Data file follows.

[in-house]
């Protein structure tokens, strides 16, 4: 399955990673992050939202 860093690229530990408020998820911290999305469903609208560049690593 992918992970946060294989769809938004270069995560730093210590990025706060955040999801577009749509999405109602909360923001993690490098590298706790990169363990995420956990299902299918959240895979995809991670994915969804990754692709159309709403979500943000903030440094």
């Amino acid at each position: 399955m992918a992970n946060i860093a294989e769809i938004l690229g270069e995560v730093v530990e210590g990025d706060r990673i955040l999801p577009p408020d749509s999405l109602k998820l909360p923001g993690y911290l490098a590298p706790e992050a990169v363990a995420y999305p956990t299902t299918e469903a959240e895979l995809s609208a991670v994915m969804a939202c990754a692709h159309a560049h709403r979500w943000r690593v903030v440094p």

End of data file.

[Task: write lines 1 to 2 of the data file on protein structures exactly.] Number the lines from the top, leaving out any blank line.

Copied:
[in-house]
């Protein structure tokens, strides 16, 4: 399955990673992050939202 860093690229530990408020998820911290999305469903609208560049690593 992918992970946060294989769809938004270069995560730093210590990025706060955040999801577009749509999405109602909360923001993690490098590298706790990169363990995420956990299902299918959240895979995809991670994915969804990754692709159309709403979500943000903030440094």